Managing a betting shop ... male modelling ... waiting on tables: this is how your students make ends meet

December 4, 1998

James Dick, 22, is a fourth-year geography student at Glasgow University. He works as a waiter 20-24 hours over four nights a week. He earnsPounds 4 per hour.

James Dick replied to a window advertisement in a restaurant during his first year at Glasgow, and he has worked there as a waiter since. He does it mainly for independence: "I prefer to live off what I earn. My parents pay for my rent, but I pay the bills and everything else out of my wages. I'd like to say that it has taught me to manage my money more carefully, but I still spend most of it going out at the weekend."

Several of his tutors have expressed concern about his working, but none has told him to stop: "My dissertation advisor asked me to get more time off in case I fall behind with my research. But there are 24 hours in a day, and nobody studies in all of them."

Problems have also arisen with last-minute coursework. "That's usually my fault. My employers are pretty reasonable about giving me time off for essay deadlines or about swapping shifts when I have exams. There have been times when I've had trouble negotiating field trips around days off, and it would be good to get away for a week to research my dissertation instead of catching the odd day, but on the whole they are quite relaxed."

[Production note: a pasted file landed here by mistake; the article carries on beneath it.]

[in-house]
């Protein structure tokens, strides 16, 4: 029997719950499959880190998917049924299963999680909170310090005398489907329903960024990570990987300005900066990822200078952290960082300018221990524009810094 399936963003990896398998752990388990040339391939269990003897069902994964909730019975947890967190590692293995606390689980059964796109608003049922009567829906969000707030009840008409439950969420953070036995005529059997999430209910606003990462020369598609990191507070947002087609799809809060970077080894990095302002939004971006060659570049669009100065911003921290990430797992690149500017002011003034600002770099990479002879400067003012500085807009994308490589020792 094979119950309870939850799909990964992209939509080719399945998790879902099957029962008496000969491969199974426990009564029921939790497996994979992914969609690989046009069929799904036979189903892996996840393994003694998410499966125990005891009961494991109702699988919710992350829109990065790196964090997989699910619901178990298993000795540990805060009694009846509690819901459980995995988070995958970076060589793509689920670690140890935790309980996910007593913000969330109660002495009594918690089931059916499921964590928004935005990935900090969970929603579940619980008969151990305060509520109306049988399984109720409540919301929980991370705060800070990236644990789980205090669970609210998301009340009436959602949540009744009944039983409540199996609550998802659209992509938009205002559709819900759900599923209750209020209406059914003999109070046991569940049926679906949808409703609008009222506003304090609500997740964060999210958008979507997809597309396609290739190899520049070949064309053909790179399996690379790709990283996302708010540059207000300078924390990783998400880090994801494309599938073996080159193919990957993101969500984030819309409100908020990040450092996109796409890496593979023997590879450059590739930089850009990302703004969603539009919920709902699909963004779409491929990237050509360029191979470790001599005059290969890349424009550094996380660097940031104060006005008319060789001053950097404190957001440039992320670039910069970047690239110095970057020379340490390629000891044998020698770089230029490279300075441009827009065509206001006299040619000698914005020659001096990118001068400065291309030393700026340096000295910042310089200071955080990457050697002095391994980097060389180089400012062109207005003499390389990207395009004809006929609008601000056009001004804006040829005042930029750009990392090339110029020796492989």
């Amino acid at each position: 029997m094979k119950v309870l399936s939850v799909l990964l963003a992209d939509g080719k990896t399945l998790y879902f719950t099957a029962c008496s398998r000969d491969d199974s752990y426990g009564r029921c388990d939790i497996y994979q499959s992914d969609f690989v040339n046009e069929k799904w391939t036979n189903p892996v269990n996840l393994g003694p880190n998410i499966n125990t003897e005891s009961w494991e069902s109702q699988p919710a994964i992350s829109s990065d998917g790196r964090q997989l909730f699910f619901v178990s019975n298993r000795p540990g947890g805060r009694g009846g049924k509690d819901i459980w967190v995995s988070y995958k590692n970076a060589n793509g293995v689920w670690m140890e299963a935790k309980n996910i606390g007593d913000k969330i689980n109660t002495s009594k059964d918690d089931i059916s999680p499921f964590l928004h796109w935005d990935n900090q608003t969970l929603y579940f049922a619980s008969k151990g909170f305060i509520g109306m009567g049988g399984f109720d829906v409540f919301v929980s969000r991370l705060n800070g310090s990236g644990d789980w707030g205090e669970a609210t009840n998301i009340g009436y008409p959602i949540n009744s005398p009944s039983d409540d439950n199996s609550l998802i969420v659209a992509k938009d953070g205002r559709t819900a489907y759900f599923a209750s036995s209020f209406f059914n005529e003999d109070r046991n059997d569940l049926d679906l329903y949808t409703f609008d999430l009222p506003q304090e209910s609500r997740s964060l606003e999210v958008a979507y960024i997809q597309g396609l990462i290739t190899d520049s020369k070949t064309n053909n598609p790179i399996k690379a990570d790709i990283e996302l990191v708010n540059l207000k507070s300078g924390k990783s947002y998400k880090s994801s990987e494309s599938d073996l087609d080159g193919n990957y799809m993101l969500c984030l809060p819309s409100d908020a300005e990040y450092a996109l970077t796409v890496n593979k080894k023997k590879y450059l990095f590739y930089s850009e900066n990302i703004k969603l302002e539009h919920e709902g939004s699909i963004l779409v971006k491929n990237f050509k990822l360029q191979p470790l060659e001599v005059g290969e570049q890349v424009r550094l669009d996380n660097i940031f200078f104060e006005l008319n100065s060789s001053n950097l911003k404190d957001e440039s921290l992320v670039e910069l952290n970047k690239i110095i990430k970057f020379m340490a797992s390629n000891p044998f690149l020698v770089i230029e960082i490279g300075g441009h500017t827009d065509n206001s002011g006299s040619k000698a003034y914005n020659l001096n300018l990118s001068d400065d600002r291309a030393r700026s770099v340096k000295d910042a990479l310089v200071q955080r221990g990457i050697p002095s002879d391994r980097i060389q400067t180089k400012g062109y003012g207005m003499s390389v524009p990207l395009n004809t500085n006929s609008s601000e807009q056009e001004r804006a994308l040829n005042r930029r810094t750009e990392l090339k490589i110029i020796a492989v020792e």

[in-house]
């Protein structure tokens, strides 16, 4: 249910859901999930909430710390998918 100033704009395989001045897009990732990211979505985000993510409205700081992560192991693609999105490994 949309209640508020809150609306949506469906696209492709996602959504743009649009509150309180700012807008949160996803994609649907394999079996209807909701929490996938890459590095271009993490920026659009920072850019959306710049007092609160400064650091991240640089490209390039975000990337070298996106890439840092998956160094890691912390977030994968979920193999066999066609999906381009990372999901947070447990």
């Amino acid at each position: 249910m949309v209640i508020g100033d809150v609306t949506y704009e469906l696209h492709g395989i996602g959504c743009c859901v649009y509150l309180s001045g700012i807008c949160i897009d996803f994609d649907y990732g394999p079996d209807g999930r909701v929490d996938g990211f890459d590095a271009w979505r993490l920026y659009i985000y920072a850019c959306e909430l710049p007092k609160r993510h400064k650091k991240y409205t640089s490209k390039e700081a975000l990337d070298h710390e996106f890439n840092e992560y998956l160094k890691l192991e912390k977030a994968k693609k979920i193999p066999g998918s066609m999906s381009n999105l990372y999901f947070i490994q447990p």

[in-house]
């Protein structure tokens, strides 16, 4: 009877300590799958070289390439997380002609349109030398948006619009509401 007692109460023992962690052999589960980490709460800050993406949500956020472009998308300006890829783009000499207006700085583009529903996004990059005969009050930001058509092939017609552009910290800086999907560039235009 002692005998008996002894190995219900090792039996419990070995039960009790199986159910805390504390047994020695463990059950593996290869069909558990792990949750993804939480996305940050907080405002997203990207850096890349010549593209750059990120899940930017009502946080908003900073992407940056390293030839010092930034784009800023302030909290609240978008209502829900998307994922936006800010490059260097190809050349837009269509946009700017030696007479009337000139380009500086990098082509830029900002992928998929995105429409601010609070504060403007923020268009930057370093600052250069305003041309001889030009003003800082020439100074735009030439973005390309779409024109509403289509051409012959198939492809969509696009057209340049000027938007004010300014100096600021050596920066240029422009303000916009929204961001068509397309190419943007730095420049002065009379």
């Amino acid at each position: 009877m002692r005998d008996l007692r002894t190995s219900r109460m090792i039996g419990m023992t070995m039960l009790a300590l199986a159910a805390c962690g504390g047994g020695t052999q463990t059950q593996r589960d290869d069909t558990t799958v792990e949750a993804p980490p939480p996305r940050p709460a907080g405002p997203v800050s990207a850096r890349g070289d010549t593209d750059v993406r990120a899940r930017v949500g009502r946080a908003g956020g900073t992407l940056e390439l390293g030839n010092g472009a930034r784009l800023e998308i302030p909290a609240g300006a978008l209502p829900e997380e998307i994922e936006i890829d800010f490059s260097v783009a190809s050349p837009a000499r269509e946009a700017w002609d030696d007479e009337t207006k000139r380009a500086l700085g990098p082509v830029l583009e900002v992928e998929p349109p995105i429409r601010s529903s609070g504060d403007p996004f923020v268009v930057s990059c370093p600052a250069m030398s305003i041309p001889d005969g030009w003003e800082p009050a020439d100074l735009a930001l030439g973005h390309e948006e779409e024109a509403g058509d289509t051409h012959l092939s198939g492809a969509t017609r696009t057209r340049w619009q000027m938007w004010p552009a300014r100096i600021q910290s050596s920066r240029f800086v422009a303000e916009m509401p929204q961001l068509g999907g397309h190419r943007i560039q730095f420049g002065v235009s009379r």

Dawn X, 22, is a second-year BSc food science student. She bakes cakes and pastries for a bread shop/ patisserie from 6am-9.30am, seven days a week. She earns Pounds 5 per hour.

Dawn X's job is a secret from her tutor, who said it was affecting her grades in her first year. She admits that work is not essential. "I don't need to work for the money. This is my first real experience of the industry I want to work in. I see it as part of my course and I hope I can use what I've learned at work in my final-year project."

She was determined to work from the outset, answering a newspaper ad for the job at the same time as her degree course began. She started working fewer days, but she increased her hours as her commitment to the job grew. She gets up at about 4am, arrives at the bakery just before 6am and leaves at 9.30am to reach her first class at 10. Her science-based degree keeps her there until 5pm some days.

"It's tough, but I reckon everyone could do it if they just knuckled down and got on with it," she says. Her tutor does not agree. "When I had problems with my chemistry assignments in my first year, my tutor blamed my job. He did not tell me to give it up, but I could tell that he was not too happy. He doesn't know that I'm still working or how much I work now. But I have had no other problems since then."

Jennifer Currie

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